ERP is old hat, an acronym that’s already stodgy. Newer ones such as ERM (enterprise relationship management) and SFA (sales force automation) have been capturing the software industry’s attention.

Yet, no one will argue that ERP, however it’s defined, will be around in some configuration for a long time. The new ERP model being heavily touted by analysts is fast-track ERP. Simply put, it’s an inexpensive ERP system that can be quickly implemented. Equally important, it’s designed to provide optimal efficiency.

But fast-track ERP is not new, either. It’s been around a few years, according to Randy Nelson, managing director of the Wendover Group, an executive search firm specializing in IT in Houston. Prior to launching his headhunting firm, Nelson was an interim CIO hired by companies on a contract basis to install ERP systems.

“It started to ramp up more aggressively in 1999 when the concept was touted by the ERP implementers,” he explained. “SAP, for example, had a fast-track system which it called ASAP or Accelerated SAP. The thinking then was more along the lines of speeding up ERP without offering much customization. In other words, install the system just the way it comes in and change all [the company’s] processes to fit.”

That premise has been greatly refined, yet the major difference between ERP and its older sibling is still preconfiguration. This approach can translate to millions of dollars in savings and incredible efficiencies. It can make a huge difference in a tottering economy that has yet to show signs of a turnaround. It’s a scaleable solution for companies that don’t have the luxury or the budgets to invest in traditional ERP. And speed is of the essence, especially for companies struggling for survival.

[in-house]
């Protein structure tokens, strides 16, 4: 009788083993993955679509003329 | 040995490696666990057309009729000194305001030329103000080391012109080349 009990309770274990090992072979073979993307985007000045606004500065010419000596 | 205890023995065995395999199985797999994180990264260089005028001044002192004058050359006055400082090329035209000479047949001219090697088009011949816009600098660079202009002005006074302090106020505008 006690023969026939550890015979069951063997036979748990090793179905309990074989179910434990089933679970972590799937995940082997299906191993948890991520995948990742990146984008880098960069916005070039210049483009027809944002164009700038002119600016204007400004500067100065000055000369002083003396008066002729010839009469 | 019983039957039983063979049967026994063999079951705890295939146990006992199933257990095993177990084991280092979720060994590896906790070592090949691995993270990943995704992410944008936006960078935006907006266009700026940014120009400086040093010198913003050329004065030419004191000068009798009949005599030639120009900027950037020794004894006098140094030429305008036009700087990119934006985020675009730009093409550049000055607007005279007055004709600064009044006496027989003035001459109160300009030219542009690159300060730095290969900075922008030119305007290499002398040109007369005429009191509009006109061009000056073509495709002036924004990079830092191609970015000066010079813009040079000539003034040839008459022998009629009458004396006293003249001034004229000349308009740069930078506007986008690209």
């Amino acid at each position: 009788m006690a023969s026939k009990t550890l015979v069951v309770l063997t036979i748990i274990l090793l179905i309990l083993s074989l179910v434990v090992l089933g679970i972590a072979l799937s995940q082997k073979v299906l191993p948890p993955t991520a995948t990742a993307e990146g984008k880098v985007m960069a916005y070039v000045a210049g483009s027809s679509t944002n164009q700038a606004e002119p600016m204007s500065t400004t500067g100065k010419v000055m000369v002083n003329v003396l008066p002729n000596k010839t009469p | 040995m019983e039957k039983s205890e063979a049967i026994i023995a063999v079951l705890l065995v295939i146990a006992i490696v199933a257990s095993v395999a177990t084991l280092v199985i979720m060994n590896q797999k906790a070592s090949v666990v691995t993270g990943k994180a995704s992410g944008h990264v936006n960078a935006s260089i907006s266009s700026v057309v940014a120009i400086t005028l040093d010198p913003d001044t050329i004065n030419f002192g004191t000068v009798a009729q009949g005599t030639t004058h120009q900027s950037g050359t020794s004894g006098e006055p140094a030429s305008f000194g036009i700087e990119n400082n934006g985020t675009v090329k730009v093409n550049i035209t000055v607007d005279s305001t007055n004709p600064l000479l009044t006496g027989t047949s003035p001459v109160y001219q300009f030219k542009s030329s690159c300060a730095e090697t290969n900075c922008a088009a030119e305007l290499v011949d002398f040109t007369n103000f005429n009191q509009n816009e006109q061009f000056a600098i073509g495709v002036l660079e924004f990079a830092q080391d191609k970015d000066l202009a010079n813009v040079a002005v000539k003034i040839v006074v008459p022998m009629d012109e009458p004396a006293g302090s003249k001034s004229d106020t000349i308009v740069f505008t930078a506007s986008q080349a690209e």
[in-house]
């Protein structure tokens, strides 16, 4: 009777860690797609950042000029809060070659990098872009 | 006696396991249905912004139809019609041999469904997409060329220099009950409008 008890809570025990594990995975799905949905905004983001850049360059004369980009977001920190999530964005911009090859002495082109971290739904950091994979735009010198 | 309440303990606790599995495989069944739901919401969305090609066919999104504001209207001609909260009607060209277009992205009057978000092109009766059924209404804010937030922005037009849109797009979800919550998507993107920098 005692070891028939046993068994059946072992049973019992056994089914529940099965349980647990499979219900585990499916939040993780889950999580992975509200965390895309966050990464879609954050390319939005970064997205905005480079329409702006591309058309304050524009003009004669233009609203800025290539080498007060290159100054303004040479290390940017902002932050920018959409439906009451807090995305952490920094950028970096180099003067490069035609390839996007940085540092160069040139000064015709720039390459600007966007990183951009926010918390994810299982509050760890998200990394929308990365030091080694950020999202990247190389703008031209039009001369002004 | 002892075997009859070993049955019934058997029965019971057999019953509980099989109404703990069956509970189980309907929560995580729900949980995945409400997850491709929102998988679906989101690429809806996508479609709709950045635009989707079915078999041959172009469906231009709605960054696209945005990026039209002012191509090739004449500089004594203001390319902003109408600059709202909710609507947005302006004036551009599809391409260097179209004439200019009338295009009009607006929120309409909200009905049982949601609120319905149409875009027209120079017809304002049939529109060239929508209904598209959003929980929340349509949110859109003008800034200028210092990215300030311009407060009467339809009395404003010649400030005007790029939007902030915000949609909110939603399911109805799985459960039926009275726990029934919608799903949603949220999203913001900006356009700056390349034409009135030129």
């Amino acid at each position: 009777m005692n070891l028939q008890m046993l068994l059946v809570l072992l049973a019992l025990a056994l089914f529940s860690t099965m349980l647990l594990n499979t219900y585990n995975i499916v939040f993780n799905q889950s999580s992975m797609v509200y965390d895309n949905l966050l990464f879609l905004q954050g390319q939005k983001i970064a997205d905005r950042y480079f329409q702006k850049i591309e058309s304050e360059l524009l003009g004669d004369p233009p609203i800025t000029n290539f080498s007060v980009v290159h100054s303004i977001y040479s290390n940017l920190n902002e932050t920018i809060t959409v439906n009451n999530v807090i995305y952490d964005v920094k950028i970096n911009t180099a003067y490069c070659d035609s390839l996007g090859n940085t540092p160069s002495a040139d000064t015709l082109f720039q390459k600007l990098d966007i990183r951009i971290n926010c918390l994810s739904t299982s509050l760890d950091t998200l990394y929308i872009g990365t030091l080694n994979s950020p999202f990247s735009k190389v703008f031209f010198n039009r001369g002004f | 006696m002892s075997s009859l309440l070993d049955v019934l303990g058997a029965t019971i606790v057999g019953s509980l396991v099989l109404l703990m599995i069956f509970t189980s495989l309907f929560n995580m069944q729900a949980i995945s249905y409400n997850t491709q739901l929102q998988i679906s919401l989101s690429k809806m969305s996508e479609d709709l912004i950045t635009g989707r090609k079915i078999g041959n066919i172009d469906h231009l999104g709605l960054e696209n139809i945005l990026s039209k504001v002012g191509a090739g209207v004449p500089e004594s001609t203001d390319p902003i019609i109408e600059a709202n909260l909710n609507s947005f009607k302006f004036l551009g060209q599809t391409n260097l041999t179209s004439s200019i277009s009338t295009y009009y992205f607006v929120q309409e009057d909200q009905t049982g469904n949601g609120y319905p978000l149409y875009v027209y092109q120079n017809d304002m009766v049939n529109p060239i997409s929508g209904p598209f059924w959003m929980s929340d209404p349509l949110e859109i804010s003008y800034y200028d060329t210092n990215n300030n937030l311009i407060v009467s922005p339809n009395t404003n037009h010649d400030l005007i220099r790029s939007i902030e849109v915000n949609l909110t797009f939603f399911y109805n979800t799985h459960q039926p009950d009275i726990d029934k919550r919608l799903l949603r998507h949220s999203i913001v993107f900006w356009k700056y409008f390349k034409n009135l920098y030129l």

A fast-track case in point
Survival wasn’t the motivation for installing fast-track ERP last year for James McCullough, CIO of eCompanyStore, an Alpharetta, GA, company that builds online stores for its customers. It was just smart business for his growing company of 120 employees. No one had to sell the concept of fast-track ERP to McCullough. The former CIO of Delta Airlines remembers what it was like to have a $500 million IT budget and several teams of IT professionals. Money was no object then, and a fast-track ERP implementation was hardly a consideration. But the picture changed when he joined eCompanyStore.

He quickly concluded that fast-track ERP was a direct and easy path to efficiency. It offered smaller businesses with fewer than 5,000 workers (with revenues between $200 million and $500 million) access to applications and functionality similar to what their Fortune 500 counterparts have enjoyed for several years. “Fast-track ERP was the only solution if we intended to grow rapidly,” he said.

“Many companies don’t have well-defined processes or efficient ones,” Nelson added. “So there was a clear marketplace for fast-track ERP.”

Proving the merits of fast-track ERP
The decision to go with fast-track ERP typically originates with the CIO. Making a case for it often means convincing senior management.

“But once the CEO understands its benefits and supports it through the difficult implementation stage, the process moves quickly because he or she has made an investment in making sure it’s done right,” McCullough said.